FIG. 18 shows another embodiment of the combined data latch, gated clock, and delay line circuit.
As shown in FIG. 11, the fast data synchronizing latch is comprised in this embodiment of three flip-flops, numbered respectively 111, 113 and 115, and an two-input XOR gate 117. Each flip-flop has a clock and data input and a Q and Q outputs.
Flip-flop 111 receives the input data on the clock input, the data input being coupled to the Q output. The Q output is coupled to the data input of flip-flop 113. The clock inputs of flip-flop 113 and 115 are both coupled to the system clock. The Q output of flip-flop 113 is coupled to both one input of XOR gate 117 and to the data input of flip-flop 115. The Q output of flip-flop 115 is then coupled to the other input gate of XOR 117. The output of XOR 117 is labelled SD3 (Synchronized Data 3).
In operation, referring simultaneously to figures 11 and 12, flip-flop 111 serves as a bit trap. It is not tripped and cleared with each input data pulse, but instead only toggles with the rising edge of incoming data. Indeed, in the present invention, no flip-flops are ever cleared, thereby eliminating the blind spot which invariably occurs while the clear pulse is triggered. Additionally, in comparison with the latches shown in FIGS. 2 and 4, all the flip-flops of the present invention operate at about one-half the frequency of the latches illustrated therein.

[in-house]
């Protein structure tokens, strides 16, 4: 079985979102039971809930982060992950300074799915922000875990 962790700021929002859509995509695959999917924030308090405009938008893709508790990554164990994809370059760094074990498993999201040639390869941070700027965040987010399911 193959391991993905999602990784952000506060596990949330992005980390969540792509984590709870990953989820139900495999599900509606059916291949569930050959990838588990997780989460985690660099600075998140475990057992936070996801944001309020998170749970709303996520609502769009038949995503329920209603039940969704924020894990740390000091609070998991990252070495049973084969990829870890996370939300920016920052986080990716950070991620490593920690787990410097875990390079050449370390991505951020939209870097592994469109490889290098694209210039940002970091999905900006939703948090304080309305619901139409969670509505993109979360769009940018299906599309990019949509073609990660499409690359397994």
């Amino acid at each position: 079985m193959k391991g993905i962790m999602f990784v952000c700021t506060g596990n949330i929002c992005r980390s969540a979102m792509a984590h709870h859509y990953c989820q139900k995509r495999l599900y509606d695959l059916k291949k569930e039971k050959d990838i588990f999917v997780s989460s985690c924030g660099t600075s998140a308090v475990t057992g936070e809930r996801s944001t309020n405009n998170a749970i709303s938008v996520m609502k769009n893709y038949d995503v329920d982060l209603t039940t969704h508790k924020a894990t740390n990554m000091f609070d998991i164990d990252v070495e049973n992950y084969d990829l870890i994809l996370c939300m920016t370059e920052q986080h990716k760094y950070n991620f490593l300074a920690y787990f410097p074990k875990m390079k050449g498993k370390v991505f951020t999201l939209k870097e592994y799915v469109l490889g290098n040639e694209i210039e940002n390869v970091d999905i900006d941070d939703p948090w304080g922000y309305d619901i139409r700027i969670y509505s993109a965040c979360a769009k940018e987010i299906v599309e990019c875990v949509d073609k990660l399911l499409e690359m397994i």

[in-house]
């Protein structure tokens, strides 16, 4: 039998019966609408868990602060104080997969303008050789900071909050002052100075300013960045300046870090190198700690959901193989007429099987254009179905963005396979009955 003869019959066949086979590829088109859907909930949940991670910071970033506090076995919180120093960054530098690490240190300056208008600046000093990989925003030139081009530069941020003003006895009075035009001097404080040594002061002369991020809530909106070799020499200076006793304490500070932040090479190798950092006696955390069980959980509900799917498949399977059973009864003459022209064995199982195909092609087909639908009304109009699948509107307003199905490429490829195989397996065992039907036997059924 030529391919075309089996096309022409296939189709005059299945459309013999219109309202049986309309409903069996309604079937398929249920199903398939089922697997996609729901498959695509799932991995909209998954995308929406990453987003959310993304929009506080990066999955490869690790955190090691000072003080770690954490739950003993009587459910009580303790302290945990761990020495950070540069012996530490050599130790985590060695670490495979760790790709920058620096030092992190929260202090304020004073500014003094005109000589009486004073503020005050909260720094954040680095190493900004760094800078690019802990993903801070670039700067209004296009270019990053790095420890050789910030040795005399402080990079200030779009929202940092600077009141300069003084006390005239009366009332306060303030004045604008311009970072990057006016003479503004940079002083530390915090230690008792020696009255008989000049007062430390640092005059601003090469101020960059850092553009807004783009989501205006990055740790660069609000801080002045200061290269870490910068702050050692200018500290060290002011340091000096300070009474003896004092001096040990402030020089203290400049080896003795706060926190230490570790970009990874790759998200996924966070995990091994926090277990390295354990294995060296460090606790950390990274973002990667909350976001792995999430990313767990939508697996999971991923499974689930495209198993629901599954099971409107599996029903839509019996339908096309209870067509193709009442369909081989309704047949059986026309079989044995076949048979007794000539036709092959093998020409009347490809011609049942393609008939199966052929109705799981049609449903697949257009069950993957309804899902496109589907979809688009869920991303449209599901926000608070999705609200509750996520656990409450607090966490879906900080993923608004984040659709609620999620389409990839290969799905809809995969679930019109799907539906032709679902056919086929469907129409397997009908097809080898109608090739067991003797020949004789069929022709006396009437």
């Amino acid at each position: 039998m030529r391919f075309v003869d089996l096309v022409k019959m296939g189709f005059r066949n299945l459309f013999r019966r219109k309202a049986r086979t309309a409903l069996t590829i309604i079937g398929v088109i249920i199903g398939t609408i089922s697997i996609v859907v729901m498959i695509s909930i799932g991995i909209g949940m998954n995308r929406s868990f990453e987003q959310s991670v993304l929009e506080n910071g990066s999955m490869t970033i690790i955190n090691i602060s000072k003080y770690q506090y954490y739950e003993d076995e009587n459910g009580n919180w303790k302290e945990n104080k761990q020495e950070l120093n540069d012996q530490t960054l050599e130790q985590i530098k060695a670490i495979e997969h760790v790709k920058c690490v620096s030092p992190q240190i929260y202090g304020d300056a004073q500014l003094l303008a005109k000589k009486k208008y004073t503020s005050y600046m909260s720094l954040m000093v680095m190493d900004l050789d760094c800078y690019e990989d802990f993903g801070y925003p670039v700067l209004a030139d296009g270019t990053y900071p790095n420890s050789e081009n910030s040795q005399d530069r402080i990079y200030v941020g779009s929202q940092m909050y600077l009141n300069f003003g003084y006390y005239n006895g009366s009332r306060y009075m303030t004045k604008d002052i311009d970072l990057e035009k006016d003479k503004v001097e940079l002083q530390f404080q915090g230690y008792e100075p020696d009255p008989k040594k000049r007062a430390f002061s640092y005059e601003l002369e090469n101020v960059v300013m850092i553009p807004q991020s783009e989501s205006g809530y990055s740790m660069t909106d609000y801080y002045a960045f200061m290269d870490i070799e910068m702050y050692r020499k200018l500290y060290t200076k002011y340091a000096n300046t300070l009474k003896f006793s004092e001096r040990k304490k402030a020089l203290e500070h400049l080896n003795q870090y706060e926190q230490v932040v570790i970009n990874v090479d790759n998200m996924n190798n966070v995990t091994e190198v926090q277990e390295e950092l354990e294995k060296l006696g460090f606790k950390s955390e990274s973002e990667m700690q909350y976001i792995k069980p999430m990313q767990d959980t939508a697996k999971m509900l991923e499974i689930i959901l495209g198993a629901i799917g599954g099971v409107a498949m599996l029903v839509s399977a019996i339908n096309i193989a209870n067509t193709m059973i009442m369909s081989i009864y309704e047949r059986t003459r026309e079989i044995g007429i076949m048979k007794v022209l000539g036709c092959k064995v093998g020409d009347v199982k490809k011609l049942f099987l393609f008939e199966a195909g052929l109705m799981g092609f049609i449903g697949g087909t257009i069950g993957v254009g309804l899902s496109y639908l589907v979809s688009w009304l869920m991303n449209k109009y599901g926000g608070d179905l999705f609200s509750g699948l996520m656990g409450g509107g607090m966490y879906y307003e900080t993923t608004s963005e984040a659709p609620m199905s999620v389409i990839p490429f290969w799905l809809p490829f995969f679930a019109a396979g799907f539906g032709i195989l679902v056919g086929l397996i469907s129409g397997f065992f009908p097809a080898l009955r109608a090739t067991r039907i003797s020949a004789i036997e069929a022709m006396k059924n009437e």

In the absence of any input data, all the flip-flops are in the same logical state. For simplicity, assume that all flip-flops have the same Q output (low). An incoming data pulse toggles flip-flop 111 into a logical 1 state. Clock pulse edge Tn, in combination with the high Q output from flip-flop 111, sets flip-flop 113's Q output to a logic 1. As flip-flop 113 and flip-flop 115 now have opposite states, the SD3 output from XOR 117 is a logic 1. The next incoming clock pulse, Tn+1, sets flip-flop 115's Q output to a logic 1. The output of XOR 117 then returns to logic 0, ending the SD3 output pulse. The resulting SD3 output pulse is exactly the desired width of one clock period, as both the rising and falling edges of the pulse see the same number of gate delays relative to the incoming clock signal.